Al Oliver, Tony Perez, Lee Smith, Maury Wills and Dave Stewart will be honored by the Negro Leagues Baseball Museum in June.
Oliver, Perez, Smith and Wills will be inducted into the Kansas City museum’s fourth “Hall of Game” class, which was created by the museum in 2014 to recognize players who “competed with the same passion, determination, skill and flair exhibited by the heroes of the Negro Leagues.” Stewart, a former major-league player, coach and executive, will receive the Jackie Robinson Lifetime Achievement Award for “career excellence in the face of adversity.”
Oliver, an outfielder, first baseman and designated hitter, was a seven-time All-Star who led the National League in batting and RBIs in 1972 and was a member of the Pittsburgh Pirates’ 1971 World Series-championship team. He also played for the Rangers, Expos, Giants, Phillies, Dodgers and Blue Jays in an 18-year major-league career.
Perez, a third baseman who is a member of the National Baseball Hall of Fame, was also a seven-time All-Star and was a part of the Cincinnati Reds’ 1975 and 1976 World Series championships. He also was a coach on the 1990 Reds’ World Series championship team.
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Smith was scouted by Buck O’Neil and drafted by the Cubs in 1975 before becoming one of the game’s best relief pitchers. He held the major-league career saves record from 1993-2006 and currently ranks third. He was a seven-time All-Star in his 18 major-league seasons, eight of which he played for the Cubs.
Wills also was a seven-time All-Star and the first All-Star Game most valuable player in 1962, when he also won the National League MVP award with the Dodgers. He also won two Gold Gloves and appeared on three Dodgers World Series championship teams in 1959, 1963 and 1965. Wills holds the Dodgers franchise records for single-season and career stolen bases.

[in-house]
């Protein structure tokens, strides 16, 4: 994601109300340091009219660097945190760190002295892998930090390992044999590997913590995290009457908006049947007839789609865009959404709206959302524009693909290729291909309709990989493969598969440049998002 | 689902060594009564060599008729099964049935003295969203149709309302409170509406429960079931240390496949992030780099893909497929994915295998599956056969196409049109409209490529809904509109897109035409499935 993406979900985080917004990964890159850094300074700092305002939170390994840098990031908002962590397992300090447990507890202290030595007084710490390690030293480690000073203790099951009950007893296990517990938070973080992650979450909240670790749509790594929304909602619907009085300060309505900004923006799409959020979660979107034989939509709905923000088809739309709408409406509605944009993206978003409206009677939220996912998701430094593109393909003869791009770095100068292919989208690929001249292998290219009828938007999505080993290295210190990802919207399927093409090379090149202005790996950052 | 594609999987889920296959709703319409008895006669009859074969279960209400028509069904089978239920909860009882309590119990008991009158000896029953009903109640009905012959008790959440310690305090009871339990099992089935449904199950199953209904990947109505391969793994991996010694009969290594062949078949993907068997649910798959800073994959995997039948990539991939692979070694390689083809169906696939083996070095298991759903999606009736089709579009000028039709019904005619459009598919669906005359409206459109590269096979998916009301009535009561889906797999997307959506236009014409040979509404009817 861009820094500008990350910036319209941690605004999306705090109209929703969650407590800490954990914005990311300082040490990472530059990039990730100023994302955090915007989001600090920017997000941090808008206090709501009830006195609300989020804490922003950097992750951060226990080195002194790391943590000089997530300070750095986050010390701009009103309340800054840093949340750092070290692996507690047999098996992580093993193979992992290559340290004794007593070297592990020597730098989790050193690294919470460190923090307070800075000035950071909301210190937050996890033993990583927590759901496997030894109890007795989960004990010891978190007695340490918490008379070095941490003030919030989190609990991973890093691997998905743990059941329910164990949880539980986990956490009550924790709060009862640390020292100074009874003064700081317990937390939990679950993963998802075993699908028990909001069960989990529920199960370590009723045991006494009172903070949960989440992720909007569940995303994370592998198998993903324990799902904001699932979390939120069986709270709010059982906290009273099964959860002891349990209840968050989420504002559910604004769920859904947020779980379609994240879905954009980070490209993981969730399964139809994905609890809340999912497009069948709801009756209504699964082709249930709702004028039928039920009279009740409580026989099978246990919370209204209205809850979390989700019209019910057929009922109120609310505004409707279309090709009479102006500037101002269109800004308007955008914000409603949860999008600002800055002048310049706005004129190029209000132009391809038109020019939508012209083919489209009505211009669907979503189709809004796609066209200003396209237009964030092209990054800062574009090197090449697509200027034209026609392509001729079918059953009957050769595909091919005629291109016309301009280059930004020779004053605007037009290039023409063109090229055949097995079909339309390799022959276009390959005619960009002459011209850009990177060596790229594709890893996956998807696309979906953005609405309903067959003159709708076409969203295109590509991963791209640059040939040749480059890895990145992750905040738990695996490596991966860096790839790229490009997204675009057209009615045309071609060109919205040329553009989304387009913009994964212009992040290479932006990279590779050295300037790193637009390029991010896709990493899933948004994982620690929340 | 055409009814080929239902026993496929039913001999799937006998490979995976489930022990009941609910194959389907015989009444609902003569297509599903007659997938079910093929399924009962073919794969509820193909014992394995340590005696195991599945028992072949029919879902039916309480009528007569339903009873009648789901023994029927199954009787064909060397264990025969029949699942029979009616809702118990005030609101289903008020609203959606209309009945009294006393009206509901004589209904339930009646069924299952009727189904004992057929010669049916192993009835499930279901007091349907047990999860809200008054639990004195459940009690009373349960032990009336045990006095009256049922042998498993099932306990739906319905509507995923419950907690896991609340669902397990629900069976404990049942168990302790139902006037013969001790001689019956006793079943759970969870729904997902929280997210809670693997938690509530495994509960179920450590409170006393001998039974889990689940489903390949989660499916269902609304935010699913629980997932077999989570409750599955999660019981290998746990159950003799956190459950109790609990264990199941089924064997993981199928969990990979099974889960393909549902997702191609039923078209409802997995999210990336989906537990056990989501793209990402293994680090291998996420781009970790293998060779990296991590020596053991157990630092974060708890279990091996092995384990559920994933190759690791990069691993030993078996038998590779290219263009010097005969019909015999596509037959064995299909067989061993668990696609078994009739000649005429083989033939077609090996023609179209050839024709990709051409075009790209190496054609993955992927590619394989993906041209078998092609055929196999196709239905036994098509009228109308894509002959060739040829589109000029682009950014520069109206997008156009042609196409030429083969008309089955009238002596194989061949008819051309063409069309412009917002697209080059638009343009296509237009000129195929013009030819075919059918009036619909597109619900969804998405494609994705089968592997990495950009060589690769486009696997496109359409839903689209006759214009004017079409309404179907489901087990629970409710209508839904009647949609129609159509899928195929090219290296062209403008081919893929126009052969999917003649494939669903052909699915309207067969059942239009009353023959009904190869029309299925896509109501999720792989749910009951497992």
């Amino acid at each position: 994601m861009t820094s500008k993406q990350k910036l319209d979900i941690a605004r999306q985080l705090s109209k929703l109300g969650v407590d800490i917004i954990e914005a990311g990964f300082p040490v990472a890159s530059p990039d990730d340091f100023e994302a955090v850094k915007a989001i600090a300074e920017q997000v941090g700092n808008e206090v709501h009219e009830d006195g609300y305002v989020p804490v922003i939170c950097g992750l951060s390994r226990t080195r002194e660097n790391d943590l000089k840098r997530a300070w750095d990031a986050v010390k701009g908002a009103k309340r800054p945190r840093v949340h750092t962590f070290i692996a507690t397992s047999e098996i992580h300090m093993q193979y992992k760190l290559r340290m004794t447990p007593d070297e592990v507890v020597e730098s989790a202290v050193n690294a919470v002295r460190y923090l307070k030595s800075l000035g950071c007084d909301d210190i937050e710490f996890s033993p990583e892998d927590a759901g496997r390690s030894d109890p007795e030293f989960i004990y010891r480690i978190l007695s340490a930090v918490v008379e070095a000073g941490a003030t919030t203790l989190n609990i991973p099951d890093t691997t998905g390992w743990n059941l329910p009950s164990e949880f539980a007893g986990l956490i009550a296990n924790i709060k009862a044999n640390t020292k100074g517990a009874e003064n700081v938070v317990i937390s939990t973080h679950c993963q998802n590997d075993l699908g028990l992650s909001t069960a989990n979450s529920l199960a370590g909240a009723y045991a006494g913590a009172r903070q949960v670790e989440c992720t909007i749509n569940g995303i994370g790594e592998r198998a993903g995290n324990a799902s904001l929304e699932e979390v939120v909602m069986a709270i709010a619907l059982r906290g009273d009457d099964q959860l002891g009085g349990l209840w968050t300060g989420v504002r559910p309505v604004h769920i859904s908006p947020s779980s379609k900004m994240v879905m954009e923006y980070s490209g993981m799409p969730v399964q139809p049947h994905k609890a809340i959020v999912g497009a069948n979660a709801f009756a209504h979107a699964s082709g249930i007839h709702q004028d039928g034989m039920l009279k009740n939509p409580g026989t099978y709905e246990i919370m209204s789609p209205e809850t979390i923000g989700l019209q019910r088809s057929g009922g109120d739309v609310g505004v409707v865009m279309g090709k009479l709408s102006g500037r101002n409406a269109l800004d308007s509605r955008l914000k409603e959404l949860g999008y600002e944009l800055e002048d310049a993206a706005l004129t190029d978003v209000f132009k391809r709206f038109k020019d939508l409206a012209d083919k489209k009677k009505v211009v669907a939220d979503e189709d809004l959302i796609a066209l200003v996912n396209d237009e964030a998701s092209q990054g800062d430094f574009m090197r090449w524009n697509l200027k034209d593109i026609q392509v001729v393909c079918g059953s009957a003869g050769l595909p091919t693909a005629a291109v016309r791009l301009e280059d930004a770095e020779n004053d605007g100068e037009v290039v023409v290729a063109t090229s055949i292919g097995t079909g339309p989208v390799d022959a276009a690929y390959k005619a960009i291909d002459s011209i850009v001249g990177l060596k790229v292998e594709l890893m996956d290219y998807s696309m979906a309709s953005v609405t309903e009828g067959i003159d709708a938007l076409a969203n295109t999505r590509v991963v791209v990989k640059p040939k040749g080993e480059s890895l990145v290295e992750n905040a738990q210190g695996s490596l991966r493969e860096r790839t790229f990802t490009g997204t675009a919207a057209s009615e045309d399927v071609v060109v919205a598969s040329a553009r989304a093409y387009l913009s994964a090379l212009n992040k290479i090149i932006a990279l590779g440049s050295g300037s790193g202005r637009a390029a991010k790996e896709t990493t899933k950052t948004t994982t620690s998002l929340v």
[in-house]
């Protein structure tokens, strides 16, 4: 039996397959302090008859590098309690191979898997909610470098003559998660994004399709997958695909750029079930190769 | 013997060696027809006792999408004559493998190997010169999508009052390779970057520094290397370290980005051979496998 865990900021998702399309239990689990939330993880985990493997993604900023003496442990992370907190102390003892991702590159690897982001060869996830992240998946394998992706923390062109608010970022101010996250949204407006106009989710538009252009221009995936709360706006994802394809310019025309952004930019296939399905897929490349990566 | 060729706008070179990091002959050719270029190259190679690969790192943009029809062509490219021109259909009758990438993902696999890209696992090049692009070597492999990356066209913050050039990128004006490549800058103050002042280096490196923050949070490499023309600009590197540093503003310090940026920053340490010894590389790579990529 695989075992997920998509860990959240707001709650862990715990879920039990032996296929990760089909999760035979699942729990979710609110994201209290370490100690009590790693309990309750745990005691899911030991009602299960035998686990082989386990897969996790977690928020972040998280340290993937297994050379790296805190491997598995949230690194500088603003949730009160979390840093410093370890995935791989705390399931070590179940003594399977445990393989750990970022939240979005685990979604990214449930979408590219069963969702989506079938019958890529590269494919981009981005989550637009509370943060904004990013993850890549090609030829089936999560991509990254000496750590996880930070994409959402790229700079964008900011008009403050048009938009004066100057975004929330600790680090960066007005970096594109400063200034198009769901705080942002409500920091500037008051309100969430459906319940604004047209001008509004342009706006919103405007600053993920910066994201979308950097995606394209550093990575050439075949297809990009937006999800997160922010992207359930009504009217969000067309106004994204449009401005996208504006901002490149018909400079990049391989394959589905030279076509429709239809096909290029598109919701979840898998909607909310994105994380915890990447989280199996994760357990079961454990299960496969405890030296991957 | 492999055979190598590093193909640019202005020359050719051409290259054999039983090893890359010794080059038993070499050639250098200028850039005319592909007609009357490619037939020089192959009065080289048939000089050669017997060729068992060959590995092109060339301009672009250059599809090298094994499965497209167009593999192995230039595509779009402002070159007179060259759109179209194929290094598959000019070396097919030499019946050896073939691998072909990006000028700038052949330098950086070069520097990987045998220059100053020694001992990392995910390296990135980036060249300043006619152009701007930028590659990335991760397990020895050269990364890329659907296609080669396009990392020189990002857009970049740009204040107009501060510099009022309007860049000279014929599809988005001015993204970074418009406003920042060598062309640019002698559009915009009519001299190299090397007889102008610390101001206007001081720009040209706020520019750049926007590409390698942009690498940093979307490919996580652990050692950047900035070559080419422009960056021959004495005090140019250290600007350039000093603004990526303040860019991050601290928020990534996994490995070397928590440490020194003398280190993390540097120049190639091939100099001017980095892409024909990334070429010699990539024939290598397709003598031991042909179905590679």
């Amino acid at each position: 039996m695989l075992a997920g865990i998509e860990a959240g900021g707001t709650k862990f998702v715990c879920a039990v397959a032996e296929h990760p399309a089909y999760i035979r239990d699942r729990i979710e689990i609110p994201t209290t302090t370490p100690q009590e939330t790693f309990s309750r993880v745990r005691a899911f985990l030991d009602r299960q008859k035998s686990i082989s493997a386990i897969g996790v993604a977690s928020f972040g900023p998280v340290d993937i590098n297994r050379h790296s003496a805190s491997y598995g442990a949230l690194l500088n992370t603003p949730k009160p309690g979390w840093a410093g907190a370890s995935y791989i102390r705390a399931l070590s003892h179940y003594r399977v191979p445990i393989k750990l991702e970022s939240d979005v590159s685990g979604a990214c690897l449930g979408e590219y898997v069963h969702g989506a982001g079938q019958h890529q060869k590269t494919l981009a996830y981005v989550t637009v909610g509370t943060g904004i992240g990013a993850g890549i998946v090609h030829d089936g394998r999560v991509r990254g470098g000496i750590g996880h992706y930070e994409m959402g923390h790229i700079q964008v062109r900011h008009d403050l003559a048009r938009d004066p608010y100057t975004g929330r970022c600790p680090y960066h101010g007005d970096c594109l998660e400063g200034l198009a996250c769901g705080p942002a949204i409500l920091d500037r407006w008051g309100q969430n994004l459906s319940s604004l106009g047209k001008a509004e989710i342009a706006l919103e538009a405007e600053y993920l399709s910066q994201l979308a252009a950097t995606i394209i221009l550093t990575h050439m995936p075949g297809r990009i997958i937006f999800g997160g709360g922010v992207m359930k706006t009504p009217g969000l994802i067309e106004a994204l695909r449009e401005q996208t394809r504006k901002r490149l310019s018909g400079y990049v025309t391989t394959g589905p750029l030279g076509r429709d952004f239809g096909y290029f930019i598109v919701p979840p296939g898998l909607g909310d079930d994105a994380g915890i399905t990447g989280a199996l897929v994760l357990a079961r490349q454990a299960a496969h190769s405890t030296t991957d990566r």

“We’re thrilled with the Hall of Game selections this year,” museum president Bob Kendrick said in a release. “These four men played with spirit, passion and a style that captivated fans. They displayed the same heart and soul of the men who made the Negro Leagues so special.
“Buck O’Neil used to say that fans at Negro League games couldn’t go to the concession stands because they might miss something they’d never seen before. That’s how fans felt about watching guys like Al Oliver, Tony Perez, Lee Smith and Maury Wills. They embody that same spirit, and we are delighted to welcome them into our Hall of Game.”
Stewart pitched 16 seasons in the majors, winning World Series with the Dodgers in 1981, A’s in 1989 and Blue Jays in 1993. He was the MVP of the 1989 World Series and also made the All-Star team that season. He later served as a major-league pitching coach, assistant general manager and sports agent and broadcaster.
“He’s been a tireless advocate and supporter of the Negro Leagues Baseball Museum and a well-deserved recipient of this prestigious award,” Kendrick said.
The 2017 Hall of Game induction ceremony is scheduled for 8 p.m. June 10 at the Gem Theater. In addition to the induction ceremony, Hall of Game honorees also will be recognized in the Buck O’Neil Education and Research Center at the former Paseo YMCA, the birthplace of the Negro Leagues. Tickets are available by calling 816-221-1920 or at nlbm.com.